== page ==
Even if the battle for Mosul results in a defeat for Daesh, Iran-backed Shiite militias, the PKK and Daesh's remnants will likely engage in a multi-party war
When Daesh captured Mosul back in 2014, the Iraqi government faced criticism for being unable to defend one of its largest cities. The oil-rich city fell to Daesh easily as the Iraqi troops avoided clash and fled posts, abandoning their weapons.
Today, several groups are cooperating on the ground, but primarily due to international pressure and the U.S. handling of military operations. Interestingly, they had exist during Mosul's fall too, as the Iraqi army unlike other regular armed forces, consisted of several armed groups with different ethnic and sectarian backgrounds and it is a known fact that these groups do not like each other.
The battle, however, will not probably end soon and its costs, especially the humanitarian one, will increase.
On average, some 4,000 civilians have fled the city every day and 176,000 people in total have been displaced since the Mosul offensive began, the United Nations said.
Meanwhile, thousands, trapped in the city, were suffering from food shortages and appealed for help as Daesh militants used them human shields. In a recent aerial attack on a mosque, dozens of civilians were reportedly killed.
The displacement, food shortages and civilian loss are all evidence to how difficult it can be, retaking the city. Regardless, the recapture of Mosul will likely deal a major blow on Daesh, who had found the opportunity to implement its rules and self-claimed caliphate in the region.In addition, it will lose human resources, as the group forcibly recruits people. U.S. Gen. Stephen Townsend said last week that the group has around 12,000 to 15,000 fighters inside the city. Secondly, its income will decrease sharply as Mosul provides a considerable amount through taxes. The group will also have to be content with small cities and desert. Besides its loss in Iraq, Turkey's Operation Euphrates Shield will continue to weaken the group.
However, it does not mean that an optimistic approach on the destruction of Daesh at this point would be valid as the group, through its global network, is likely to increase its terror attacks across the world. Meanwhile, an optimistic approach cannot be developed for post-battle Mosul as well, since the groups fighting Daesh at the moment will likely engage in battle with other groups.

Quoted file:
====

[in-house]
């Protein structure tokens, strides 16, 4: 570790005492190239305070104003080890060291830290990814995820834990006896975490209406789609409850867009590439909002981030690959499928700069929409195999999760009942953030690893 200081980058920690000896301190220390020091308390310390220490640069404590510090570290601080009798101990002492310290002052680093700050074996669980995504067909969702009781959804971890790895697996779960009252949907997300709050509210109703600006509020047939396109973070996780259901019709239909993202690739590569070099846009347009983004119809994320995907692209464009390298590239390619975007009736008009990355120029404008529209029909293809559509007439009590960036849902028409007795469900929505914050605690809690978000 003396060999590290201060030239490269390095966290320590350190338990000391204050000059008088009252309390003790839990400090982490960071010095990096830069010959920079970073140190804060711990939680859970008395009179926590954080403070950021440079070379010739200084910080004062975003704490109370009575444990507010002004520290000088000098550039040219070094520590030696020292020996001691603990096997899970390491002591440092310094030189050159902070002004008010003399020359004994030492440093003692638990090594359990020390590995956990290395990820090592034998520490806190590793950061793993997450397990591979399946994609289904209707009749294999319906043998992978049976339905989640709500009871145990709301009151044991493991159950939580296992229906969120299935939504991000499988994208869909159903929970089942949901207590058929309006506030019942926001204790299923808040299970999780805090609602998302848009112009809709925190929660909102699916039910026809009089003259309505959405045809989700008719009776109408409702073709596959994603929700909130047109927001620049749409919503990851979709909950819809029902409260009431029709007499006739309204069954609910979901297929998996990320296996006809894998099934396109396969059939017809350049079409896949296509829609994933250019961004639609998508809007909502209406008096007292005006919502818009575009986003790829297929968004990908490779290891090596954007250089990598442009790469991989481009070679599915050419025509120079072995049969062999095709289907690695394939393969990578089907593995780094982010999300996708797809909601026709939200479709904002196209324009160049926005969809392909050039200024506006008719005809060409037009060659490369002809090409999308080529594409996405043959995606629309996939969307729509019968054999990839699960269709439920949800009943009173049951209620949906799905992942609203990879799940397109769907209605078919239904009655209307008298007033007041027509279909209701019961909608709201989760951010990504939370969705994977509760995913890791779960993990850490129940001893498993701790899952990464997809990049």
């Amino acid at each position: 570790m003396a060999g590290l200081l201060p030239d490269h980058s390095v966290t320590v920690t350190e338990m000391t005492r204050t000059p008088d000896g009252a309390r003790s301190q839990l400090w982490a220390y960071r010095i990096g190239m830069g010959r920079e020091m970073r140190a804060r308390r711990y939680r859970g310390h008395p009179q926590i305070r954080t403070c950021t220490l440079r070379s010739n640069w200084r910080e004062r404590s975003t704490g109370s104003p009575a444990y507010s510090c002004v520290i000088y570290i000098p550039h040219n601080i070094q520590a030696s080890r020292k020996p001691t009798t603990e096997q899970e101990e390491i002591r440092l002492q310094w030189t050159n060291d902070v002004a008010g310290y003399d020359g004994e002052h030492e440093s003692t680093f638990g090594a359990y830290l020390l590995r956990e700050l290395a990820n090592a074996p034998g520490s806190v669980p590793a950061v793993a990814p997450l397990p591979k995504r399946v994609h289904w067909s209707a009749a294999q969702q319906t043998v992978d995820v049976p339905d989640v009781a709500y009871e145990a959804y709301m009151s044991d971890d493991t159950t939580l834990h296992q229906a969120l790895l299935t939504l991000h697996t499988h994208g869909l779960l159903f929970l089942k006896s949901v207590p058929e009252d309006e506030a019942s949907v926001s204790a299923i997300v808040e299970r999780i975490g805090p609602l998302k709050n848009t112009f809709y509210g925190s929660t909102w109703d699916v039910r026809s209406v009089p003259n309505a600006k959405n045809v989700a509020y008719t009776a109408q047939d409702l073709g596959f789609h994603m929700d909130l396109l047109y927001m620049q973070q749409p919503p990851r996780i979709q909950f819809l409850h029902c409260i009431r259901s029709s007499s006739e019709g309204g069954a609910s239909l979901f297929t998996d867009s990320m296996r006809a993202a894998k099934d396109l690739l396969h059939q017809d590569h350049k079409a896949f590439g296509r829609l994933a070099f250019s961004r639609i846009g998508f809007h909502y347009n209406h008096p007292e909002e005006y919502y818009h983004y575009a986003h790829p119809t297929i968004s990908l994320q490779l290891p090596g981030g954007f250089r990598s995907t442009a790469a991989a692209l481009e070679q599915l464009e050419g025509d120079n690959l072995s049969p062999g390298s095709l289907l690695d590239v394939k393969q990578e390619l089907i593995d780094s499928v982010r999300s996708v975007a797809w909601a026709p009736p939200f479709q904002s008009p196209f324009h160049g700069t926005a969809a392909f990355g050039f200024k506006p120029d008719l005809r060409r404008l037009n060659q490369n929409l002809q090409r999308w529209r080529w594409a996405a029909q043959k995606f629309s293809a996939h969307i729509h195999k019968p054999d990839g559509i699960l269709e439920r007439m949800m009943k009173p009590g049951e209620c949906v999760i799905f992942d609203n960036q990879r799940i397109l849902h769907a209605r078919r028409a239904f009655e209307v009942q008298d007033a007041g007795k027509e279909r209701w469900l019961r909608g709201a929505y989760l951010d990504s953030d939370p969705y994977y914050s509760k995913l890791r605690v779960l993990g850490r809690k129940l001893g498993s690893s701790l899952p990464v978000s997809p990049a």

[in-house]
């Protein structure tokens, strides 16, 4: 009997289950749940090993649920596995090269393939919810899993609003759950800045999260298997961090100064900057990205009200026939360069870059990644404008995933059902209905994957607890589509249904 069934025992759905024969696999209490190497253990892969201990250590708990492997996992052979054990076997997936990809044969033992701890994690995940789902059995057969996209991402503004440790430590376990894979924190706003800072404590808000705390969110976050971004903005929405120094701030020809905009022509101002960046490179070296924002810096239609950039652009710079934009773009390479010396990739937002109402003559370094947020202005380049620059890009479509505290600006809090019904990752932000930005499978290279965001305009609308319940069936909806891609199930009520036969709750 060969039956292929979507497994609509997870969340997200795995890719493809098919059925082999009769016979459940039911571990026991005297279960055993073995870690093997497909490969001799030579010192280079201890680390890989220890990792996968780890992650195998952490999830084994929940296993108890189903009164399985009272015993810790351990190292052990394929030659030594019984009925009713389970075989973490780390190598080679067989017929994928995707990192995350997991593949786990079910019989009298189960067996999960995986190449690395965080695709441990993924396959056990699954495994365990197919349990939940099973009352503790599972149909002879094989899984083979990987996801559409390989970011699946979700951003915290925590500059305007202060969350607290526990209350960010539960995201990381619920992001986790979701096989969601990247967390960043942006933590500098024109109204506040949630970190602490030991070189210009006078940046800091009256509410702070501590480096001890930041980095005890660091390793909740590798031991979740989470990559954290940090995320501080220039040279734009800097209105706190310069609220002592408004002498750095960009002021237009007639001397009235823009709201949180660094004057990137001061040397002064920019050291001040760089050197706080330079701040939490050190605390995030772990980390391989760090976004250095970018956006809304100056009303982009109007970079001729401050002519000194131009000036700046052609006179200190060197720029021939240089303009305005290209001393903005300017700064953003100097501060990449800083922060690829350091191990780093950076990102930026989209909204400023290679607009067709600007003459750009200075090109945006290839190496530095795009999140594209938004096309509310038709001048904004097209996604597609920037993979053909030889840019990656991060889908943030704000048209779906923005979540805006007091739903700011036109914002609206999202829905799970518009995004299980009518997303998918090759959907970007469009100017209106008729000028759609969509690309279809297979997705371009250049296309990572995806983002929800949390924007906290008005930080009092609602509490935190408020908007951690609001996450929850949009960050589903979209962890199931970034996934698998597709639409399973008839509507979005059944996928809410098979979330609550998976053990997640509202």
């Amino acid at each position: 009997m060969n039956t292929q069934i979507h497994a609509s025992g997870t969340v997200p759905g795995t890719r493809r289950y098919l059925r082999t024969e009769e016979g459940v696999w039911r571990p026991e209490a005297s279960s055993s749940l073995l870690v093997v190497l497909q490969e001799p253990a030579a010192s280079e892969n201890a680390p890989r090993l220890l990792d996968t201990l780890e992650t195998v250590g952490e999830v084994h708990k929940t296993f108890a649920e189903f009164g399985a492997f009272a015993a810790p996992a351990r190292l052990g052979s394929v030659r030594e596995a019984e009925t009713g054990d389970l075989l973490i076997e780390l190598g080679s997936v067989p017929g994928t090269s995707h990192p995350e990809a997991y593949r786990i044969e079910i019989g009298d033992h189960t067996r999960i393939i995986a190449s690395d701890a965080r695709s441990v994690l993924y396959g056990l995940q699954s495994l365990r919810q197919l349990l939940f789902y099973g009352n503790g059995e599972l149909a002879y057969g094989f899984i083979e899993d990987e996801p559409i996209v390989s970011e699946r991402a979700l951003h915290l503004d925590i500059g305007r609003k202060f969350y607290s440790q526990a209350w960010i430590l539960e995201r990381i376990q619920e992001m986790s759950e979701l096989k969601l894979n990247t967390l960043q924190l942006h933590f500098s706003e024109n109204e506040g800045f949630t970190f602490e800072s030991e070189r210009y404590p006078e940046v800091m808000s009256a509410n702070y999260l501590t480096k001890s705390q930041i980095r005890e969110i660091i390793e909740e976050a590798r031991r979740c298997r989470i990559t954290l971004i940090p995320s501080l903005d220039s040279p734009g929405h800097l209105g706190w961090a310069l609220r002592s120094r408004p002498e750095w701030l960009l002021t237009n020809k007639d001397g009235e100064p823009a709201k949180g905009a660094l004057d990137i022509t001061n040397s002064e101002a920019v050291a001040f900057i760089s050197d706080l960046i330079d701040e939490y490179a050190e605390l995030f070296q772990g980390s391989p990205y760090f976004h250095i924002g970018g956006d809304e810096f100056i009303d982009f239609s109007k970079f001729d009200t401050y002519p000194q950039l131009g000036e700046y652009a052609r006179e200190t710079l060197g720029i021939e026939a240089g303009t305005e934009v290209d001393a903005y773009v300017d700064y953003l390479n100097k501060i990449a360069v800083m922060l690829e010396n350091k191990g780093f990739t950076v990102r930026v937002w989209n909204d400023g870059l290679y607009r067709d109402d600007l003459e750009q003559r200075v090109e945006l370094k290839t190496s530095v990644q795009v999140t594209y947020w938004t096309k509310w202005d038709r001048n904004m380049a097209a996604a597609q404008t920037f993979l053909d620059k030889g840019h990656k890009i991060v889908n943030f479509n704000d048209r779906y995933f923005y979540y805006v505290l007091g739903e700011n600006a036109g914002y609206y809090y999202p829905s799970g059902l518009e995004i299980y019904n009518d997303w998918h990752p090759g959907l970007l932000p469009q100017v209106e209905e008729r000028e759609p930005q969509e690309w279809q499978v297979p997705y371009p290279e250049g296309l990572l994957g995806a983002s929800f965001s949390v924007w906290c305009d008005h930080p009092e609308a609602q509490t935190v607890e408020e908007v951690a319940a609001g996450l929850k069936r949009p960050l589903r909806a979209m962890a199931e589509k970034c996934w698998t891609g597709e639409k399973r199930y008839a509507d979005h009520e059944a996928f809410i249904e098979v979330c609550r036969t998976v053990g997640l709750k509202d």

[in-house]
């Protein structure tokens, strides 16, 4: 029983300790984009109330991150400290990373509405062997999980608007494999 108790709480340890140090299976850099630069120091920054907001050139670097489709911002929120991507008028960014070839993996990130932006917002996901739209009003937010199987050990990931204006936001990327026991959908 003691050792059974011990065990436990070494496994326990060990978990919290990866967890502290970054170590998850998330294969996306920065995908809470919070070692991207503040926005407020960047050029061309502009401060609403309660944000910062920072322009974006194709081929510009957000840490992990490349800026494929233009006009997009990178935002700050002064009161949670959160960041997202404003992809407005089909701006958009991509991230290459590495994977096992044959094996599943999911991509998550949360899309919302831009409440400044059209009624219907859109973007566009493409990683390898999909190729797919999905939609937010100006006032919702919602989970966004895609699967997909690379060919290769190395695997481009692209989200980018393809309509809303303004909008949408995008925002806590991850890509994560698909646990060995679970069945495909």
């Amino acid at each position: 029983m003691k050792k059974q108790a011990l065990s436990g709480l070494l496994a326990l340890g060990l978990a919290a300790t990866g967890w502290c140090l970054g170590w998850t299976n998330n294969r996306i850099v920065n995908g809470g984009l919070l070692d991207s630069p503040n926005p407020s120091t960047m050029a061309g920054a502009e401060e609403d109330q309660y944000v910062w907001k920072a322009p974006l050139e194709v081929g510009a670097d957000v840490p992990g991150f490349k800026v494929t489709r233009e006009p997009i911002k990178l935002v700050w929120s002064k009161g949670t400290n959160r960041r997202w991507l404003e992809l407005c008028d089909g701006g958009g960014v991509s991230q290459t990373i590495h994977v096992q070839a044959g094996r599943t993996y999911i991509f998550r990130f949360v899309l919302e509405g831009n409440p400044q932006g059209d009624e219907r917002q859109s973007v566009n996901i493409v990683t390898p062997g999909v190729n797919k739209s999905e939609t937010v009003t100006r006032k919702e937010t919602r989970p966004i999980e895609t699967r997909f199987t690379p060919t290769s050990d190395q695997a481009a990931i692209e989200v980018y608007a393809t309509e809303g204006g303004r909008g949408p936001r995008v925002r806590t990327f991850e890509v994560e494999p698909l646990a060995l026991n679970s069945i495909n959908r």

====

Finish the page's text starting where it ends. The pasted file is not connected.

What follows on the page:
For instance, before the operation to recapture Mosul began, Iran-backed Hashd al-Shaabi militias, who have been accused by several rights groups of committing atrocities against Sunni civilians elsewhere in Iraq, declared that they would kill all the Sunnis, claimed locals allied with Daesh.
Dozens of videos, captured in Mosul's outskirts have shown the brutality of the militias on unarmed people.
A 2015 Amnesty International report said, "Shiite militias have been abducting and killing Sunni civilian men in Baghdad and around the country. These militias, often armed and backed by the government of Iraq, continue to operate with varying degrees of cooperation from government forces, ranging from tacit consent to coordinated, or even joint, operations."
With the pressure, applied by Turkey, the militias were forced to remain behind and not to enter Mosul. Ironically, the Iraqi armed forces were also under the control of Iranian military advisers, despite the U.S.' leading role. This means, it cannot be ensured that Iraqi forces would not get involved in torture,
kidnapping, rape and other atrocities, which would be another nightmare for the ordinary Sunni citizens.
Besides the Shiite militias, the PKK has also increased its presence in the region, especially after the capture of Sinjar. According to unverified reports, at least 2,000 PKK militants were in Sinjar and some of them have somehow been involved in the Mosul operation.
Turkey, which aims to eliminate the terror group, is very concerned on the issue and backs the Hashd al-Nineveh group, which consists of Iraqi Arabs and Turkmens.
PKK's presence is a problem for the Kurdish Regional Government (KRG) too, as President Massoud Barzani's ultimate goal is to secure his power in Mosul, like he has done in Kirkuk.
On one hand, the U.S. seems to be acquired with working with Iran on the ground, as former President Barack Obama's policies provided the country with opportunities to exert influence over the region, especially in Iraq.
On the other hand, the new U.S. President Donald Trump's negative and harsh stance against Iran may lead to new crisis. The U.S. and Iran might engage in diplomatic wars over how to rule Mosul.
The Trump administration was unlikely to be happy with Shiite militia presence in Mosul, something insisted on by Iran.
The battle for Mosul may not last longer but ensuring stability and security in the city will be a lingering task. Many actors, with many proxies, will fight for their interests, heating up not only the situation on the ground but also in diplomatic missions. And, this may not be the last armed conflict the city and its people will see.
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